Speech intelligibility index (SII) is a measure, between 0 and 1, that represents the intelligibility of speech under a variety of adverse listening conditions, such as noise masking, filtering, and reverberation. Speech cues interrupted by fewer of these conditions will be more available to the listener, and will thus have a higher SII value.

First established by ANSI/ASA S3.5-1997 (R2012) - American National Standard Methods for Calculation of the Speech Intelligibility Index, SII is defined as the “product of band importance function and band audibility function, summed over the total number of frequency bands”. In symbols, this can be understood as:

Speech Intelligibility Index Formula

Where n is the number of SII computational bands, while Ii and Ai are the values of the band importance function and the band audibility function associated with the frequency band designated by the summation index i. The band referred to is a frequency band, which designates the high and low frequencies in which a sound is emitted. This concept is essential for establishing the basis of speech in its regular conditions.

Workers at Bell Telephone Laboratories in the 1960s conducted the earliest examination of the interaction of different noises influencing speech-recognition performance. Their extensive work led to the definition of the acoustical index, known as the articulation index (AI). The calculation for the AI was first presented in the original version of the S3.5 standard, ANSI/ASA S3.5-1969.

However, the 1997 revision of the document replaced articulation index with speech intelligibility index. While these two terms are very similar, actually deriving from the same philosophy of understanding disruptions and their influence on the delivery of speech, they contain some differences that made SII more suitable for the newer version of the document. Specifically, the standard now allows for the input of various variables, due to the support of its wider framework. This makes SII more applicable because AI is incapable of handling the necessary variety of inputs.

Speech Intelligibility Index

ANSI/ASA S3.5-1997 (R2012) - American National Standard Methods for Calculation of the Speech Intelligibility Index addresses the method for calculating the physical measure of speech intelligibility index. The document provides the means by which a user can estimate all of the input values, such as equivalent speech spectrum level, equivalent noise spectrum level, and equivalent hearing threshold level, that become part of the final calculation.

Through the guidance of ANSI/ASA S3.5-1997 (R2012), SII may be computed through four different methods: critical frequency band, one-third octave frequency band, equally contributing critical band, and octave frequency band. The requirements and formulas needed for carrying out these calculations are addressed in the standard.

The applications of this standard are plentiful, as it is stated in the document that it extends to all listening conditions where the specified input variables exist. This has many different uses, such as in research, e.g. for determining the impact that hearing loss has on the audibility of speech, or for testing PA systems, which can be present in a variety of venues, public or private.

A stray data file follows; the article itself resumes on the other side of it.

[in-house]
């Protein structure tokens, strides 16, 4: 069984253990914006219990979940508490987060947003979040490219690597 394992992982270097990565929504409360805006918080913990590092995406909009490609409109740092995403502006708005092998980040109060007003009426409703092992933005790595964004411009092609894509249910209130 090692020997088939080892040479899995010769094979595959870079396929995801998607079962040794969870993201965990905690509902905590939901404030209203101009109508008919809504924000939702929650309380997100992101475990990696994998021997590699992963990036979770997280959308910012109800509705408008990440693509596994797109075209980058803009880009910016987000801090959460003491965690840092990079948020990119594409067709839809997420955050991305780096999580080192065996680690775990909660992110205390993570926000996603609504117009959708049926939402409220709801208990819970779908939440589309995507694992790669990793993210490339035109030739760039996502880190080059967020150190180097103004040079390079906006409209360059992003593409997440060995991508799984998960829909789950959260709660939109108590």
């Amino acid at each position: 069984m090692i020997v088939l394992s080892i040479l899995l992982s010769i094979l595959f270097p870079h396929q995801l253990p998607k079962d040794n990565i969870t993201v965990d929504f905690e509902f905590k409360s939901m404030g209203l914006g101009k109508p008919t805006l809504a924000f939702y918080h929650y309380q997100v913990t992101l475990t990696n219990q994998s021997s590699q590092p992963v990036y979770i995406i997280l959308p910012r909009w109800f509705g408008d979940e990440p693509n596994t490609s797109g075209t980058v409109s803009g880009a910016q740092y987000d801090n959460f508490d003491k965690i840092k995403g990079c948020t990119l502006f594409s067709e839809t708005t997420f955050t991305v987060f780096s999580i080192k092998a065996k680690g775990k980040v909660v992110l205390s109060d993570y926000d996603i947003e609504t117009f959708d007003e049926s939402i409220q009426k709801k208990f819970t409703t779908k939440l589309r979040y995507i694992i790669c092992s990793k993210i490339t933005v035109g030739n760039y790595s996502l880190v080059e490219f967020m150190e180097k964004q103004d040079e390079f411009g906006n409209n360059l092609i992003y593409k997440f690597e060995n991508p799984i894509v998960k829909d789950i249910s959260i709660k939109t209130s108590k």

Due to the complexity of the topic, there are three different programs available for calculating speech intelligibility index that make use of the guidelines covered in this standard, However, before using the software, the Acoustical Society of America (ASA) recommends that users familiarize themselves with the standard. The programs can be downloaded from here: Programs for SII

Monday, June 27, 2016

Achieving Quality Through Six Sigma

Six Sigma ISO 13053

Six Sigma is a disciplined quality management process that brings about improved business practices and quality performance within an organization through the elimination of defects. Specifically, Six Sigma strives for no more than 3.4 defects per million opportunities. While it is a younger method for assessing the quality performance of organizations, Six Sigma derives from some of the best business practices of the past that have consistently stood superior to others.

The concept of quality has been a necessity since the early days of industrial mass production, but it wasn’t heavily managed until the 1920s, when Walter Stewhart sparked the age of statistical quality control. In the United States, statistically based levels of quality control became a requirement, but most companies still focused on volume and output instead of quality improvement and cost reduction.

After World War II, experts on this method of quality control attempted to introduce their ideology to war-torn Japan in an effort to rebuild the nation’s infrastructure. Interestingly, Japanese professionals chose to follow a different path in terms of quality. As the Americans focused on increased volume and maintenance of a lucrative market share, the Japanese centered their quality management operations on defect elimination and time cycle reduction. This made the Japanese products cheaper and, ultimately, more successful in the global market.